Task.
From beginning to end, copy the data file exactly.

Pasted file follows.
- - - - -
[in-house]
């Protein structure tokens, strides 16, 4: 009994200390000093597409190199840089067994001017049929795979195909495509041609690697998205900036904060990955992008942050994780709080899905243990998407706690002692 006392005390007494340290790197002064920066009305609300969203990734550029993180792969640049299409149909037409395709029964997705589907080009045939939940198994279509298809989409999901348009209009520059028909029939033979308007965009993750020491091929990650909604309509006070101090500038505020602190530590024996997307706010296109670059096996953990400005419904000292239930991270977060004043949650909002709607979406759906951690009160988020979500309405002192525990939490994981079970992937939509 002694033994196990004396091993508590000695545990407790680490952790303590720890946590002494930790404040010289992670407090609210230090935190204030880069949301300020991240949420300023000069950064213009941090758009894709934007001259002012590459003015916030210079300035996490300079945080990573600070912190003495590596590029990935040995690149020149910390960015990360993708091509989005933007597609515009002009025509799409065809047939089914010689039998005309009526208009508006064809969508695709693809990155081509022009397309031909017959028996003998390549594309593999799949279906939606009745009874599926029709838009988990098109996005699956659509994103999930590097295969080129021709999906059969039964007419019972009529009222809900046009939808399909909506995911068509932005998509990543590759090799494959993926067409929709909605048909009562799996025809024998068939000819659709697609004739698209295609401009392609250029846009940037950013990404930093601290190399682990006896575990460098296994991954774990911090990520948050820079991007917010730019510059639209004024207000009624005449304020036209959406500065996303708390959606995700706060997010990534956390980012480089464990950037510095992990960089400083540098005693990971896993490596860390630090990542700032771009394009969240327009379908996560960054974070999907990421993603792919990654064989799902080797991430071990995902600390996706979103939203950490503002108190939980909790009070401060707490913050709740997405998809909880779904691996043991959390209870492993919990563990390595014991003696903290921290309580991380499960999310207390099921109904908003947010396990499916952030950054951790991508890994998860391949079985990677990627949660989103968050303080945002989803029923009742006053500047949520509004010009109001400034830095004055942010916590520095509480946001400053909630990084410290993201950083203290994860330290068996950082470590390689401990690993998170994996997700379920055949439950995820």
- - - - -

[in-house]
């Protein structure tokens, strides 16, 4: 009994200390000093597409190199840089067994001017049929795979195909495509041609690697998205900036904060990955992008942050994780709080899905243990998407706690002692 006392005390007494340290790197002064920066009305609300969203990734550029993180792969640049299409149909037409395709029964997705589907080009045939939940198994279509298809989409999901348009209009520059028909029939033979308007965009993750020491091929990650909604309509006070101090500038505020602190530590024996997307706010296109670059096996953990400005419904000292239930991270977060004043949650909002709607979406759906951690009160988020979500309405002192525990939490994981079970992937939509 002694033994196990004396091993508590000695545990407790680490952790303590720890946590002494930790404040010289992670407090609210230090935190204030880069949301300020991240949420300023000069950064213009941090758009894709934007001259002012590459003015916030210079300035996490300079945080990573600070912190003495590596590029990935040995690149020149910390960015990360993708091509989005933007597609515009002009025509799409065809047939089914010689039998005309009526208009508006064809969508695709693809990155081509022009397309031909017959028996003998390549594309593999799949279906939606009745009874599926029709838009988990098109996005699956659509994103999930590097295969080129021709999906059969039964007419019972009529009222809900046009939808399909909506995911068509932005998509990543590759090799494959993926067409929709909605048909009562799996025809024998068939000819659709697609004739698209295609401009392609250029846009940037950013990404930093601290190399682990006896575990460098296994991954774990911090990520948050820079991007917010730019510059639209004024207000009624005449304020036209959406500065996303708390959606995700706060997010990534956390980012480089464990950037510095992990960089400083540098005693990971896993490596860390630090990542700032771009394009969240327009379908996560960054974070999907990421993603792919990654064989799902080797991430071990995902600390996706979103939203950490503002108190939980909790009070401060707490913050709740997405998809909880779904691996043991959390209870492993919990563990390595014991003696903290921290309580991380499960999310207390099921109904908003947010396990499916952030950054951790991508890994998860391949079985990677990627949660989103968050303080945002989803029923009742006053500047949520509004010009109001400034830095004055942010916590520095509480946001400053909630990084410290993201950083203290994860330290068996950082470590390689401990690993998170994996997700379920055949439950995820």